Donatus states in his life of Virgil, a work also based on the lost work of Suetonius, that Lucretius died on the same day on which Virgil assumed the toga virilis, that is, in the seventeenth year of Virgil's life, and on the very day on which he was born, and adds that the consuls were the same, that is Cn.
But the chief value of Lucretius as a thinker lies in his firm grasp of speculative ideas, and in his application of them to the interpretation of human life and nature.
The inference that Lucretius belonged to this class is confirmed by the tone in which he addresses Gaius Memmius, a man of an eminent senatorian family, to whom the poem is dedicated.
Physical science remains dialectical, and a physical experiment is as rare in the age of Lucretius as in that of Empedocles.
But the insistence with which Lucretius returns to the subject, and the horror with which he recalls the effects of such abnormal phenomena, suggest that he himself may have been liable to such hallucinations, which are said to be consistent with perfect sanity, though they may be the precursors either of madness or of a state of despair and melancholy.
In the case of Epicureanism we can happily judge of the tyranny of the literal tradition by a comparison of Lucretius with the recorded doctrine of the master.
Cicero, by his professed antagonism to the doctrines of Epicurus, by his inadequate appreciation of Lucretius himself and by the indifference which he shows to other contemporary poets, seems to have been neither fitted for the task of correcting the unfinished work of a writer whose genius was so distinct from his own, nor likely to have cordially undertaken such a task.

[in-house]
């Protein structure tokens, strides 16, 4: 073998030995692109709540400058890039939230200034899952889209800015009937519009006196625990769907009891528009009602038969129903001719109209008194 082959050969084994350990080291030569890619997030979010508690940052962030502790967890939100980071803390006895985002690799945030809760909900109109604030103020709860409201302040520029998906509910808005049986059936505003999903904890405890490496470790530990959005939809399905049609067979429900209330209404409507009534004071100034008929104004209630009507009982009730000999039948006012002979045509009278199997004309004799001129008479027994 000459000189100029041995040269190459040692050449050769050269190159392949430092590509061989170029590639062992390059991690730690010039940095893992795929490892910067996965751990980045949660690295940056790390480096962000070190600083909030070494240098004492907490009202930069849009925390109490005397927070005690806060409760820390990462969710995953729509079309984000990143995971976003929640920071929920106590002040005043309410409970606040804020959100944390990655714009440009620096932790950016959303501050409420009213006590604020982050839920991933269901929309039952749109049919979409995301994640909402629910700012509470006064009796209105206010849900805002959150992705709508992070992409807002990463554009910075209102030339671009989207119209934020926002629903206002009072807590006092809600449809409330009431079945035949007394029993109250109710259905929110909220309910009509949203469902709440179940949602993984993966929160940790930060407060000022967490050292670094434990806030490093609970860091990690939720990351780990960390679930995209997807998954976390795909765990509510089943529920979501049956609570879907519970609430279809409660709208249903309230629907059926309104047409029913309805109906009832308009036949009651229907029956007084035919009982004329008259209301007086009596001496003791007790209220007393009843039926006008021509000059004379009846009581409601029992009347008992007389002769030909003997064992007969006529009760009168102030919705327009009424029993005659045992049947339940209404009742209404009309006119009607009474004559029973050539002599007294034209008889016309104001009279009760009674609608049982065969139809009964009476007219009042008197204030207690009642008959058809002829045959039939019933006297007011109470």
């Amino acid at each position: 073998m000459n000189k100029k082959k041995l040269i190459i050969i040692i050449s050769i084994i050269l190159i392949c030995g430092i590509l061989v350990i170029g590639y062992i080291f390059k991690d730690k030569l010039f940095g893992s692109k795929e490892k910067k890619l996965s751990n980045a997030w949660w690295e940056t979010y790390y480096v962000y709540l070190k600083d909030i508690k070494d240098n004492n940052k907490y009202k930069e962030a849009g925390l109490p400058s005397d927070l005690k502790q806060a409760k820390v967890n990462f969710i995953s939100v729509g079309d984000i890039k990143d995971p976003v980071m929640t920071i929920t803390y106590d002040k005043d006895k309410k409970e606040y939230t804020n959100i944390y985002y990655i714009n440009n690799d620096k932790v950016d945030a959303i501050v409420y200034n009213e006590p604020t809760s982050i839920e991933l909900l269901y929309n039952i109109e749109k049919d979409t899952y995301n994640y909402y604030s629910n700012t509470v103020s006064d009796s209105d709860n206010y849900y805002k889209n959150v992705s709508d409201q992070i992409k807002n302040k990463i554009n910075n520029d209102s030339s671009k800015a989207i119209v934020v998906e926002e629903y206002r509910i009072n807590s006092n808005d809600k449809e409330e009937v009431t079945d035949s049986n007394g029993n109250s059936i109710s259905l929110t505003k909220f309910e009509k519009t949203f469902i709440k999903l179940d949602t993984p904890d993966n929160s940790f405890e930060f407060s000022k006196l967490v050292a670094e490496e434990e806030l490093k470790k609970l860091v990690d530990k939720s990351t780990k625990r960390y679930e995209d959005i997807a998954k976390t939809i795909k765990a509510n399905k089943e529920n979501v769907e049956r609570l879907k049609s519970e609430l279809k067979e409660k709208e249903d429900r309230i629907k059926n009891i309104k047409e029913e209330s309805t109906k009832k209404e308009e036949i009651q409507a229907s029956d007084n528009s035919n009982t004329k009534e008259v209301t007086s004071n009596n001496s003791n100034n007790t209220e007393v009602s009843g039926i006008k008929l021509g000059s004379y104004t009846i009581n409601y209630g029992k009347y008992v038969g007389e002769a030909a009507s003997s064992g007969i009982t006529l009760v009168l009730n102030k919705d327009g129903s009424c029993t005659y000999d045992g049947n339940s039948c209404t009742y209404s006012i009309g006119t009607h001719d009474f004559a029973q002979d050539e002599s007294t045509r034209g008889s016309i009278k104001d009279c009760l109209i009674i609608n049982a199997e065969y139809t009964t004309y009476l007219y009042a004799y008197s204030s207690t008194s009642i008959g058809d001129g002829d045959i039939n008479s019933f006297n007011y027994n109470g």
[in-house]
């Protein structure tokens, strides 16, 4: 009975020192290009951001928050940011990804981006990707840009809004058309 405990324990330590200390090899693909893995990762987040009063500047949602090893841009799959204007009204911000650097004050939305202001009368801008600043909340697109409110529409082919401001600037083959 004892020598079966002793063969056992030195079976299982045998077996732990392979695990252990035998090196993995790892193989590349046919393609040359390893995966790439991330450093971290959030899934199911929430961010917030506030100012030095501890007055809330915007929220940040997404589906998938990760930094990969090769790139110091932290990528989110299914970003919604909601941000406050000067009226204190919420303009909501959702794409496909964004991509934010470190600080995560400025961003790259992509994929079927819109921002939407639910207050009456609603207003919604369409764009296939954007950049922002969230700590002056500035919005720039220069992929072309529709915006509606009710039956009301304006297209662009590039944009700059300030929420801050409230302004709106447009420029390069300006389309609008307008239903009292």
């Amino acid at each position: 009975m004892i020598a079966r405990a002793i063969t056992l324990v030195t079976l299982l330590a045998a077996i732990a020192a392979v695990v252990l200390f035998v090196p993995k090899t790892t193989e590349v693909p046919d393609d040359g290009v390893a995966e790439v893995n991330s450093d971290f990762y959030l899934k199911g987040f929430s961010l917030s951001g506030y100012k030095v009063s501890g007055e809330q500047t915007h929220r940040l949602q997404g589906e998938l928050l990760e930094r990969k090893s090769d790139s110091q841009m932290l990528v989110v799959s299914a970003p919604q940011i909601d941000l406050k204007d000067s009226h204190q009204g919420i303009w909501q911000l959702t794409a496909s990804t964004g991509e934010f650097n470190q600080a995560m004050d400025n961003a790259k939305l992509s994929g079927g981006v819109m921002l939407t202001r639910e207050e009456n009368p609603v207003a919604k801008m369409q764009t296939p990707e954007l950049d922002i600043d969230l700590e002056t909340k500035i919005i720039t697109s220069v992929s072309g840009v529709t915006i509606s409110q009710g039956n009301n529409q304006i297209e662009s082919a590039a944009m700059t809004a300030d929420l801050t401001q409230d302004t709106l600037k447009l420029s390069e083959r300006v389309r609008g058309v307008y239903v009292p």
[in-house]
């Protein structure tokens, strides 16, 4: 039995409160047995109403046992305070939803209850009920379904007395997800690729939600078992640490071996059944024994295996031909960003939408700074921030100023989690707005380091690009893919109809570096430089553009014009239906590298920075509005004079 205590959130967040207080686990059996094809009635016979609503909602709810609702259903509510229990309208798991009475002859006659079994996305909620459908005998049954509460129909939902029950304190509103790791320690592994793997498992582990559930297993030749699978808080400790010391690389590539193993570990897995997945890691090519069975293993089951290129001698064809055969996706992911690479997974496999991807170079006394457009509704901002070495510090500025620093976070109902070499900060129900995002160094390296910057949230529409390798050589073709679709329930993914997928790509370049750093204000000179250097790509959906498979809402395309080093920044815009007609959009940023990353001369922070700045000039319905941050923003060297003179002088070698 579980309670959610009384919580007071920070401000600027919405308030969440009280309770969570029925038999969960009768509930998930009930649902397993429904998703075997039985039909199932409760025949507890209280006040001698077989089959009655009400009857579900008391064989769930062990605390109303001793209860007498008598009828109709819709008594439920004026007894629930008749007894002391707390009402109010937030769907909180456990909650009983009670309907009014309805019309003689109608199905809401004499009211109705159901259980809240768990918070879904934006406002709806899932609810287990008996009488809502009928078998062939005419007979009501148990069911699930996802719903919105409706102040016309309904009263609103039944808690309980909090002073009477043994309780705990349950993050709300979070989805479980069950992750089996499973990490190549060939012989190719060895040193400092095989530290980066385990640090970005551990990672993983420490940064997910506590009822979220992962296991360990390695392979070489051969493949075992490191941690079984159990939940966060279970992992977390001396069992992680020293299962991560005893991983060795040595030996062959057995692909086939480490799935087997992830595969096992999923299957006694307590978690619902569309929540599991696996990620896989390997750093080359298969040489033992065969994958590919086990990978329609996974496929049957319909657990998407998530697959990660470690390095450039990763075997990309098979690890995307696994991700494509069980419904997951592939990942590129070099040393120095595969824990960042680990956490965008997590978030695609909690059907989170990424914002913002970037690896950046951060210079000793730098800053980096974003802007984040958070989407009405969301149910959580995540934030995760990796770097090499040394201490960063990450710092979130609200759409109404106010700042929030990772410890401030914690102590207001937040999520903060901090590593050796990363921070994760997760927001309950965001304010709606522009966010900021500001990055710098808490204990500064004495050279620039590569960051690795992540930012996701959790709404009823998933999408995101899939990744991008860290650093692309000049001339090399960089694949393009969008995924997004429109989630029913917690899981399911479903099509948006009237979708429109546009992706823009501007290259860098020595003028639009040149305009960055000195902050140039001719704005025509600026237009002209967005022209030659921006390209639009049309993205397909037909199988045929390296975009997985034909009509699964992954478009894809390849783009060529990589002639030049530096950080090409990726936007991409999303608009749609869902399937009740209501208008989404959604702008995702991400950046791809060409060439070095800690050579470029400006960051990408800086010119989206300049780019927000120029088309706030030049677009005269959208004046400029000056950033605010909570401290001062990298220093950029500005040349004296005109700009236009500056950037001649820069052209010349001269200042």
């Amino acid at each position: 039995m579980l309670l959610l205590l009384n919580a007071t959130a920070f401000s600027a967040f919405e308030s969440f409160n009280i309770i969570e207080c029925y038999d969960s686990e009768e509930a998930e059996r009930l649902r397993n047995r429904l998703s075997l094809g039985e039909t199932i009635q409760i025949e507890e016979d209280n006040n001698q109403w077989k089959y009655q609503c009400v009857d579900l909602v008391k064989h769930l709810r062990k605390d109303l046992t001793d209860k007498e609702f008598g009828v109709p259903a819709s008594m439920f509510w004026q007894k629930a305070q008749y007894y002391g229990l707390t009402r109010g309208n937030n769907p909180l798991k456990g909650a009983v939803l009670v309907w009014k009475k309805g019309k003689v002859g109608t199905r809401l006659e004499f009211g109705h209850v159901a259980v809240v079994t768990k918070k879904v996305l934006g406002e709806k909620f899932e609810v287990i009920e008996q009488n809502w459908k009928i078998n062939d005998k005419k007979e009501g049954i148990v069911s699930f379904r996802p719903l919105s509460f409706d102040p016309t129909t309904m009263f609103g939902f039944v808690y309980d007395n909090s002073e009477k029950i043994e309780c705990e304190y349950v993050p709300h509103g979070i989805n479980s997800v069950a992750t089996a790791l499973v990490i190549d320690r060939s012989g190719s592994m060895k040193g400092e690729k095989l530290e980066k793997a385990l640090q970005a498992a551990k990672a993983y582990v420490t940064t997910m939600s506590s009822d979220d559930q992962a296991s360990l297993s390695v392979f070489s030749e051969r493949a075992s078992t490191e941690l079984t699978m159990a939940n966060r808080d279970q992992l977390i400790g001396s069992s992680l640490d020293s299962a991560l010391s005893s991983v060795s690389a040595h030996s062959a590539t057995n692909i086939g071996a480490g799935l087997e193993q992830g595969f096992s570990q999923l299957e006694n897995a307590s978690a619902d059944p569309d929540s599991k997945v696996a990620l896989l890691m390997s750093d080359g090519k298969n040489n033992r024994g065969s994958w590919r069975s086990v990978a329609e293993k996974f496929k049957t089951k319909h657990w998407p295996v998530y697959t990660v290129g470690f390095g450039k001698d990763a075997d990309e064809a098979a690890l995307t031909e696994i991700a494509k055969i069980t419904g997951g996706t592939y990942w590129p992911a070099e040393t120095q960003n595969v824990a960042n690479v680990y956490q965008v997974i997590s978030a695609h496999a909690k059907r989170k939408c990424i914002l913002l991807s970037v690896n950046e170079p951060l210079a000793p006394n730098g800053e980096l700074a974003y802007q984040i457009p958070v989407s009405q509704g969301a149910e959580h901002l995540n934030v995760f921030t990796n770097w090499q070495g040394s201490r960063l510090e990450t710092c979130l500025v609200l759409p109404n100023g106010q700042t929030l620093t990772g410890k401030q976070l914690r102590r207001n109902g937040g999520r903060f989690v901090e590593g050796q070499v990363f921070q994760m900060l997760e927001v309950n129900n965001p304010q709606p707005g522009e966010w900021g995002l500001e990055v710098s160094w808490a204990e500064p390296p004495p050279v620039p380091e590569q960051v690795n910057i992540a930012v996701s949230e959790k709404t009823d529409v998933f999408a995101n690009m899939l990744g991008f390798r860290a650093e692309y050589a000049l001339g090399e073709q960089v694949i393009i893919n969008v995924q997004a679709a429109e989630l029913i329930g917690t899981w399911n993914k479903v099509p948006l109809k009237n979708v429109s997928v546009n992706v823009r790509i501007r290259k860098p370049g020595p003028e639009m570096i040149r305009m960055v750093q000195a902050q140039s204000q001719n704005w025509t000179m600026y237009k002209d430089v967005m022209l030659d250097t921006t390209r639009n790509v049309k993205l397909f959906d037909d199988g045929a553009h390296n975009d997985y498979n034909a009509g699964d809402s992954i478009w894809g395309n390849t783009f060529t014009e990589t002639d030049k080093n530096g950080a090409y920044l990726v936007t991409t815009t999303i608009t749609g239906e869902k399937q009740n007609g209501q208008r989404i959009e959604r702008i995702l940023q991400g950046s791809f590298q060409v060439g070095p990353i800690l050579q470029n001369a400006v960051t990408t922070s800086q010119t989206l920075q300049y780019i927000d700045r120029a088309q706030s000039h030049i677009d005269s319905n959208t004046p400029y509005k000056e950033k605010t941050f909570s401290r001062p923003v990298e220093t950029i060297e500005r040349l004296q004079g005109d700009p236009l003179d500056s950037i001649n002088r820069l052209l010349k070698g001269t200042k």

The Latin hexameter, which in Ennius and Lucretius was the organ of the more dignified and majestic emotions, became in his hands the most perfect measure in which the softer and more luxurious sentiment of nature has been expressed.
It has been doubted whether Cicero,' in his short criticism in the letter already referred to, concedes to Lucretius both the gifts of genius and the accomplishment of art or only one of them.
The preface treats of Greek sciences, geometry, the discovery of specific gravity by Archimedes, and other discoveries of the Greeks, and of Romans of his time who have vied with the Greeks -- Lucretius in his poem De Rerum Natura, Cicero in rhetoric, and Varro in philology, as shown by his De Lingua Latina.